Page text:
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Dissertations 3: Literature Reviews: Research

Identify Relevant Work

What an exciting part of your work! Here is where you investigate and learn more about your research topic.

How to proceed:

1. Clarify the topic and delimit the scope

Have clear what the topic of your literature review is. If your review is part of a dissertation, make sure you have identified a viable topic.

Delimit the scope of the review, and be aware of its limitations (e.g. language of the literature; part of the world; type of literature - only scholarly literature, or grey literature too?)

2. Broaden your search, getting an overview of all the issues involved in your topic.  

Use key words to search on search engines. Initially, broaden your search not to overlook relevant results. Follow a couple of techniques to identify useful key words: 

Mind mapping 

Place a blank sheet in landscape position, or use a mind mapping software like Mind View. Write the research topic in the middle. Draw branches from the topic. The branches are possible ideas and topics to include in the literature review. Add sub-topics (“leaves”) and see how ideas connect. Some branches and leaves can be used as key words for your search. 

Mind map

Play with your key words 

Look for synonyms and related terms: 


Topic: “The impact of Covid-19 on the British environment” 

What to search? 

Covid-19 British Environment 

Synonyms and related words: 

Coronavirus; SARS-CoV-2 

Pollution; air quality; waste 

Britain; United Kingdom, UK, England, Scotland, Wales, British Isles, Ireland. 

3. Draw an outline of your literature review

Identify the topics that are most relevant for your literature review, and decide in what order they should be addressed. See also the Structure tab. 

4. Find more literature that addresses the issues identified in the outline. 

Once you have devised the outline, you can focus and search more on the topics included in the outline. 


Control the literature; don't let the literature control you!

The literature review should address the most relevant literature related to your research topic, not everything that is remotely associated with it, or everything you found.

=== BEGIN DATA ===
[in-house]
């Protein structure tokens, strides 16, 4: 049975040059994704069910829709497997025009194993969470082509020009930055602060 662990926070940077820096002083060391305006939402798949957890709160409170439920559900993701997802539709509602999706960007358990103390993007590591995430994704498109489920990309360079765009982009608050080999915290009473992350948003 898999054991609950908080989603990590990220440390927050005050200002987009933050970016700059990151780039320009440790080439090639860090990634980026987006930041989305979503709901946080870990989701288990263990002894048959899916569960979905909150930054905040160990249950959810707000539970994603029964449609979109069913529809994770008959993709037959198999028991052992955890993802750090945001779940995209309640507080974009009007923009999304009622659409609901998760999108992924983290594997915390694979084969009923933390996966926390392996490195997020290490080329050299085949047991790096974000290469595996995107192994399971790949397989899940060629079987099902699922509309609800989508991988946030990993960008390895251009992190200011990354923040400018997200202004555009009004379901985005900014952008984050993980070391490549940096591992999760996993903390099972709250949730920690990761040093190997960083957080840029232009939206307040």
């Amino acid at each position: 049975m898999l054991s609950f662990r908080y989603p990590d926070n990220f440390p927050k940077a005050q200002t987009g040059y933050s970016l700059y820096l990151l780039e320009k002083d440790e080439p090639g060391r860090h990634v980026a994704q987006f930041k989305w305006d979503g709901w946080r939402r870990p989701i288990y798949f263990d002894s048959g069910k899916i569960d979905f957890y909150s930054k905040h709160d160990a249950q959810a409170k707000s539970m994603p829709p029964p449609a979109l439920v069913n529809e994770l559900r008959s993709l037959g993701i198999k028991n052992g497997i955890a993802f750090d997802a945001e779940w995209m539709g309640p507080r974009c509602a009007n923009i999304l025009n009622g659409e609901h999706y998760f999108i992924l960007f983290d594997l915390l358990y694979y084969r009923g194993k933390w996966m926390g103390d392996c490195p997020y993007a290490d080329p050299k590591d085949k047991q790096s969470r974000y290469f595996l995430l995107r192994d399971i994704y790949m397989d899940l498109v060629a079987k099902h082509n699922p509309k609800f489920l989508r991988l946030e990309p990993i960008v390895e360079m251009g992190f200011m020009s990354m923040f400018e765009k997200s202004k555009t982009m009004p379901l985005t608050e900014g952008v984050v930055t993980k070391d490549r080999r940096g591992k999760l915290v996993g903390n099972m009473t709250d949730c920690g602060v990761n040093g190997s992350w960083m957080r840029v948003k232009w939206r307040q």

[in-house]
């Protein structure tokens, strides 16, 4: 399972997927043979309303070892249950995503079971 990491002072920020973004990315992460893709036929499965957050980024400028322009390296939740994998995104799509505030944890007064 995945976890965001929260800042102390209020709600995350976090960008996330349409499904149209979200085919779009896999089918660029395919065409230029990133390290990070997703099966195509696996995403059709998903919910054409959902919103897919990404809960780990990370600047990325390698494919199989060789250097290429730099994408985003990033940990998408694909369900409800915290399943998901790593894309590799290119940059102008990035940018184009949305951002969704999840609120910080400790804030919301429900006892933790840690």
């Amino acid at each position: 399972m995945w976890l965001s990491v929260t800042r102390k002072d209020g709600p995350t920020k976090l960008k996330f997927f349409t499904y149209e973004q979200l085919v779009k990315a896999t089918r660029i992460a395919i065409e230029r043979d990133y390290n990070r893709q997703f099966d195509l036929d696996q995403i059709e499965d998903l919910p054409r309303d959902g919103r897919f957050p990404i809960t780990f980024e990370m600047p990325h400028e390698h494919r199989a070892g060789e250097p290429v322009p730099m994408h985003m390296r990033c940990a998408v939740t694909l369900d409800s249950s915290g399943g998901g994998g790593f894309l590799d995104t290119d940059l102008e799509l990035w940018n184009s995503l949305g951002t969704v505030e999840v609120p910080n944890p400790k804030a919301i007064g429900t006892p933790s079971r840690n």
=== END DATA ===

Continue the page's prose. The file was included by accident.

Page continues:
Where to Find Sources

Try different search tools: 

Library search: this will give you only academic, peer-reviewed sources. All these resources are accessible to you online and/or in the library. See the Library Search Guide.

Library subject guides: these provide subject-specific research support, including access to subject-specific books, journals, databases, legal materials, archives etc. They also provide guidance on citing and referencing. Check your Library Subject Guides

Contact your Academic Engagement Librarian: the Academic Engagement Librarian will be able to suggest resources, search tools and research techniques that can help you get a head start on your research. You can find the details of your Librarian here

Internet (for example, Google): will give you the largest number of results, but most of the results will not be peer-reviewed and may not be reliable. You can use it to have a general overview of your research topic. 

Google Scholar: this provides scholarly results as well as technical reports from governments and other organisations, and other academically valuable sources like patents, theses etc. Google Scholar allows the useful feat of forward citation tracking (finding newest sources that cite a given source) that can help you find what other literature comments on a certain source. It has to be noted, however, that not all resources on Google Scholar are peer-reviewed and reliable. See the Google Scholar Guide.